Poet, singer, entertainer and songwriter, Thomas Moore, dies at the age of 72. Best remembered for the lyrics of ‘The Minstrel Boy’ and ‘The Last Rose of Summer’. He was responsible, with John Murray, for burning Lord Byron’s memoirs after his death. In his lifetime he was often referred to as ‘Anacreon Moore’.
Moore was also an accomplished satirist and poet who in Enigma wrote about the growing public debt (even back then).
Come riddle-me-ree, come riddle-me-ree,
And tell me, what my name may be.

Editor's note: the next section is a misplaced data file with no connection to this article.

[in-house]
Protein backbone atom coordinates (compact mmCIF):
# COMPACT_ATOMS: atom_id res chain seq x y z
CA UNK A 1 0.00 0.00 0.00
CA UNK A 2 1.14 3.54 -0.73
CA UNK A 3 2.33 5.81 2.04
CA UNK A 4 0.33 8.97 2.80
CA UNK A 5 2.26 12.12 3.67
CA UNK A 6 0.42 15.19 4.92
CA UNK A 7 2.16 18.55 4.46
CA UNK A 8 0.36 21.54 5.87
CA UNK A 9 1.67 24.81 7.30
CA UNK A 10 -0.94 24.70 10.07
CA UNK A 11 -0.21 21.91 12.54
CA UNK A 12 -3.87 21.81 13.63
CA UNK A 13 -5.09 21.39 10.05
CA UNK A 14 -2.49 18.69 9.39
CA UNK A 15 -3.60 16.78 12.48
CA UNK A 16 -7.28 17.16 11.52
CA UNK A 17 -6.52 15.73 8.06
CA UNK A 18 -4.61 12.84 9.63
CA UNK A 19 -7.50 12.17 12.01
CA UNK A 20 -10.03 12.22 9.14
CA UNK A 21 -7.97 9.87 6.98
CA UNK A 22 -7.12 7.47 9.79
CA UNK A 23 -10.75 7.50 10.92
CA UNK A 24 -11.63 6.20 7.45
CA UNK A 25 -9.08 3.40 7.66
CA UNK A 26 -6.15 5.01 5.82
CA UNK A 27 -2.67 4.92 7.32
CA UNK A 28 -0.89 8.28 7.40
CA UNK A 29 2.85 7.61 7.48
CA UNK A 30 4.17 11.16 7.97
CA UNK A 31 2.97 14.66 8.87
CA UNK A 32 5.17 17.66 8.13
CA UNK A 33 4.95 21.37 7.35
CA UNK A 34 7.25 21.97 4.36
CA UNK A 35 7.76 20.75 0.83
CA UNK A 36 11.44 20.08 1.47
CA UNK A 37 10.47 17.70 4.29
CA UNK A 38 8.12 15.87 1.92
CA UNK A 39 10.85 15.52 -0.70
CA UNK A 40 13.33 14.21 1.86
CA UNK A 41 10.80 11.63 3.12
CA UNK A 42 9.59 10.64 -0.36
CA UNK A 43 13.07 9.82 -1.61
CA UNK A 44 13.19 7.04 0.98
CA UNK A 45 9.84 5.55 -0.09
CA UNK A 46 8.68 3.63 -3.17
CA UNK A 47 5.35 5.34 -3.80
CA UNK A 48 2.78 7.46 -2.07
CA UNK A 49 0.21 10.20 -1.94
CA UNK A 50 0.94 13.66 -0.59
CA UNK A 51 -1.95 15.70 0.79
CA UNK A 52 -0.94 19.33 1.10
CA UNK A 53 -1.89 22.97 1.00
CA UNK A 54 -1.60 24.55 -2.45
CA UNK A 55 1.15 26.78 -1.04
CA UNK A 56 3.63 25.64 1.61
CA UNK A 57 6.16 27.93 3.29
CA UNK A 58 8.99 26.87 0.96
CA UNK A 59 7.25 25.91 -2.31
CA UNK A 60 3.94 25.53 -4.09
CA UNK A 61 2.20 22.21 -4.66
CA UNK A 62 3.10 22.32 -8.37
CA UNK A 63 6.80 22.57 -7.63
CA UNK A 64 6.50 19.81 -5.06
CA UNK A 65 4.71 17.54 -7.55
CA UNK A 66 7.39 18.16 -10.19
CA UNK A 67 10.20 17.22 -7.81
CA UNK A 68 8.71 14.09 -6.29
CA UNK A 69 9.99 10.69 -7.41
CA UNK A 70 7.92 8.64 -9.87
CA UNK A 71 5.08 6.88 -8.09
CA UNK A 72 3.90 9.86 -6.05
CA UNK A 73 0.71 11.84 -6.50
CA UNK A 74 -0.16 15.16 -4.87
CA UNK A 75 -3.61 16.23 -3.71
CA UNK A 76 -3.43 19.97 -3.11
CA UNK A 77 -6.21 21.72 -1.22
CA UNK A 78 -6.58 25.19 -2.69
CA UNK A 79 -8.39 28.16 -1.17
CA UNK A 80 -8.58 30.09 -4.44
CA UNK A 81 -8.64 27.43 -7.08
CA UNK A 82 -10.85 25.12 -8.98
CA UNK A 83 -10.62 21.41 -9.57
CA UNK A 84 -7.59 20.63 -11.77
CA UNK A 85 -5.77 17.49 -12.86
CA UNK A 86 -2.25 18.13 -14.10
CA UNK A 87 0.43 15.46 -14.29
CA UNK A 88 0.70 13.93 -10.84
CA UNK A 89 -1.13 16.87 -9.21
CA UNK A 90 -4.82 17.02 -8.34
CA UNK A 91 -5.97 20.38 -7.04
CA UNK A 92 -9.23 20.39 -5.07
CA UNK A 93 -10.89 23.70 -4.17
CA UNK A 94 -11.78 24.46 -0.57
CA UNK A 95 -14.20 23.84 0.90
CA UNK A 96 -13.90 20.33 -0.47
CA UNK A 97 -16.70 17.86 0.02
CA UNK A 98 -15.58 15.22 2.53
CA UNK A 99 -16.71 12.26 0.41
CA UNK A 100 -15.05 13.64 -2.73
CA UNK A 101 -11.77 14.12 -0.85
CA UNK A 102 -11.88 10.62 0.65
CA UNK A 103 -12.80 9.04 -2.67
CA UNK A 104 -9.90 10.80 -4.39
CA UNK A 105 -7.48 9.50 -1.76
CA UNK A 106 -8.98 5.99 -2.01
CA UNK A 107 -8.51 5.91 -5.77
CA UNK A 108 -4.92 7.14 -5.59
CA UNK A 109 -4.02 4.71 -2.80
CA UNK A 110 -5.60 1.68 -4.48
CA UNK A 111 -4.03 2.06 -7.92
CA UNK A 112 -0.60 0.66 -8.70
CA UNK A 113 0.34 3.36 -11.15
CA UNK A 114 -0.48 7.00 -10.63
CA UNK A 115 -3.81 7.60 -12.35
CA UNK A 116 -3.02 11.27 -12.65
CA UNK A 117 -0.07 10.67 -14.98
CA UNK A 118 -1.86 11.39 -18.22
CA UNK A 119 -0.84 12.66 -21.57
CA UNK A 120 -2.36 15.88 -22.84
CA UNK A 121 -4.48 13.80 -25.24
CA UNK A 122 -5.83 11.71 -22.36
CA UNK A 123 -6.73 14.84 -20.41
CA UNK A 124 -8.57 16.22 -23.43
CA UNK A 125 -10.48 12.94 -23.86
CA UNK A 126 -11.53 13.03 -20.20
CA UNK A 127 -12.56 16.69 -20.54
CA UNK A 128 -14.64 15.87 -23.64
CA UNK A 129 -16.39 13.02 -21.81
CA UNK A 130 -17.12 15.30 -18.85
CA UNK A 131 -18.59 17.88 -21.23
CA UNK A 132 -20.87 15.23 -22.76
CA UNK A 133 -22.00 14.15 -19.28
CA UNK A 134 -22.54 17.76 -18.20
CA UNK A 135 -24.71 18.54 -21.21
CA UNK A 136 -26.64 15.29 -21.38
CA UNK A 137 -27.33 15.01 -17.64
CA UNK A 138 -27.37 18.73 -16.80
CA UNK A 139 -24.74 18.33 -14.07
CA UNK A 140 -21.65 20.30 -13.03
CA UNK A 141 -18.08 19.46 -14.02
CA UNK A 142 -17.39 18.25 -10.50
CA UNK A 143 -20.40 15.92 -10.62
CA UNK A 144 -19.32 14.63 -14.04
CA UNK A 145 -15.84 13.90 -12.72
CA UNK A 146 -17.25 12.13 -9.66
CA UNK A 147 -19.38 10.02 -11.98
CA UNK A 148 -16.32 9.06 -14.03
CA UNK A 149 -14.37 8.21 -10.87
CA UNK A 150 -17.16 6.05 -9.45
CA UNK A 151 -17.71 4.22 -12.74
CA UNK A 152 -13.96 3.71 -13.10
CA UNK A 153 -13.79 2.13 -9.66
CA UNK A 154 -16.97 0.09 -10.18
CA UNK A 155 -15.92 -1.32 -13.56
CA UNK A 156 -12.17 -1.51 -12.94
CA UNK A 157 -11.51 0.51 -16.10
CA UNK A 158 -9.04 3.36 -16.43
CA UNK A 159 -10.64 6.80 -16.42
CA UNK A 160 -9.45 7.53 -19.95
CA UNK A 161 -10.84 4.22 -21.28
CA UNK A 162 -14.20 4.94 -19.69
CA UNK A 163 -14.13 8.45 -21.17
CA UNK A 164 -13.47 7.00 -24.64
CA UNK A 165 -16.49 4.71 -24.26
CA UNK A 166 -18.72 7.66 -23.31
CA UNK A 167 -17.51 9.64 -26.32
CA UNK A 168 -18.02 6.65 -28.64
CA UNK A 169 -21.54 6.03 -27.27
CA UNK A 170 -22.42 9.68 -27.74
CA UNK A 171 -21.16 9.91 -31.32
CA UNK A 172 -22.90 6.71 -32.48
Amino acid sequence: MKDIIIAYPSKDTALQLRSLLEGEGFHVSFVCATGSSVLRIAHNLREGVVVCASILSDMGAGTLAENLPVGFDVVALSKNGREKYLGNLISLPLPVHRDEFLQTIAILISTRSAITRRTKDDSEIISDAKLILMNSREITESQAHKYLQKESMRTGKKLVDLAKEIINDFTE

I am nearly one hundred and thirty years old,
And therefore no chicken, as you may suppose;
Though a dwarf in my youth (as my nurses have told),
I have, ev’ry year since, been outgrowing my clothes;
Till, at last, such a corpulent giant I stand,
That if folks were to furnish me now with a suit,
It would take ev’ry morsel of scrip in the land
But to measure my bulk from the head to the foot.
Moore is often considered Ireland’s National Bard. He is commemorated in several places: by a plaque on the house where he was born, by busts at The Meetings and Central Park, New York, and by a bronze statue near Trinity College, Dublin. There is a road in Walkinstown, Dublin, named Thomas Moore Road, in a series of roads named after famous composers, locally referred to as the Musical Roads.
Image | Thomas Moore at the Meeting of the Waters | Vale of Avoca, Co Wicklow